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There was a great bit in a Rick Stein TV program where he is thinly slicing Garlic on A mandoline, while saying how good they are if you are careful, then a sudden exclamation. Cut to next seen, he is slicing with a knife, big blue plaster on his finger, and Mandoline is in the bin.

I also have a very small "mandoline" made by Acea that's for garlic. It has a teeny tiny tube and pusher that protects your fingers. Works fine - for garlic. Robyn

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A mandoline is on my short list. Actually, I would have bought one a while ago, but I just can't decide which one. I used to own a crappy v-slicer and got rid of it. It was dull and didn't have but two settings for thickness.

I've pretty much narrowed my search to the Bron Professional and the wide Benriner. You can get the Bron online for about $100. The larger Benriner seems to run about $35, although I've never looked for the larger one at Asian groceries here in Portland. I remember seeing the smaller one for $20. (I've played with the Matfers, several of them, but don't like how their setup and construction.)

I'm less familiar with the Benriner's workings, though I have taken it out of the box once or twice:

* Is it fully adjustable, or does it have only two or three thickness settings?

* There are multiple blades for it, I believe, including a julienne blade. How hard are they to exchange?

* Can it go in the dishwasher?

The Bron seems pretty nice. I like the intuitive adjustments. But it is more expensive. I actually think I would like the stand that some people deride.

* Specifically, what do you like/dislike about the Bron, especially in direct comparison with the Benriner?

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I'm less familiar with the Benriner's workings, though I have taken it out of the box once or twice: 

* Is it fully adjustable, or does it have only two or three thickness settings? 

Fully adjustable. You just tighten a screw (or loosen as the case may be) to adjust the distance between the blade and the plastic surface, and thus the thickness of the slice. It's the plastic surface, not the blade, that moves up/down.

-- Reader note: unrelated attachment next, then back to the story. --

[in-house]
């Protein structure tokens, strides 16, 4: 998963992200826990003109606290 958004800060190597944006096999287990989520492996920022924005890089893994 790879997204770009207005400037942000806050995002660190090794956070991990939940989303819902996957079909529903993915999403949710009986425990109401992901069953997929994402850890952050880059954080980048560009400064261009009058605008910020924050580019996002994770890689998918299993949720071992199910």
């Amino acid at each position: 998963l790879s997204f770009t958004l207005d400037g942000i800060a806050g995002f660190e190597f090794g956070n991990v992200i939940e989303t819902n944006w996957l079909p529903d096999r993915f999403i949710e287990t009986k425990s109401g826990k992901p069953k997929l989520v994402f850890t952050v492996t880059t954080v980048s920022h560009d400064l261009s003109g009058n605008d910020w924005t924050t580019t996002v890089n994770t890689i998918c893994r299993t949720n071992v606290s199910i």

* There are multiple blades for it, I believe, including a julienne blade.  How hard are they to exchange?

Not difficult. Again, just a couple of thumbscrews holding them in.

* Can it go in the dishwasher?

Good question! I've never done so, but there is no reason why not that I can think of. Especially because the main reason I don't use mine is fear of injury when cleaning the thing.

The Bron seems pretty nice.  I like the intuitive adjustments.  But it is more expensive.  I actually think I would like the stand that some people deride.

I don't have a stand for the Benriner, and think having one would be handy. The Bron also does gaufrette cuts - but how often are you going to do that?

I'll try and answer a couple of questions about the Benriner with the caveats that I haven't used or looked at the thing in months. Not because I don't like it, but I'm handy enough with a knife and don't need paper thin slices all that often. I do pull out the mandoline if I want to do a large-ish quantity of very thin slices.

My main reluctance to use it concerns the potential injury when cleaning it - but I have always washed it by hand. I don't know why I haven't just chucked it into the dishwasher now that you mention it!

Also, I think it comes with three julienne blades (I have the small version) that differ in the width of the julienne from almost angelhair to maybe a quarter in or so (maybe a little less). And the Benriner lacks a blade capable of doing gaufrette cuts. Bottom line, the Benriner works, and is a third or quarter the cost of the Bron. I'd suggest buying a Benriner or similar, seeing if you actually use it - they're inexpensive enough, even if you end up selling it at a yard sale or something. Then, if you decide you want something more heavy duty, or need the gaufrette option, go for the Bron later.

Cheers,

Geoff Ruby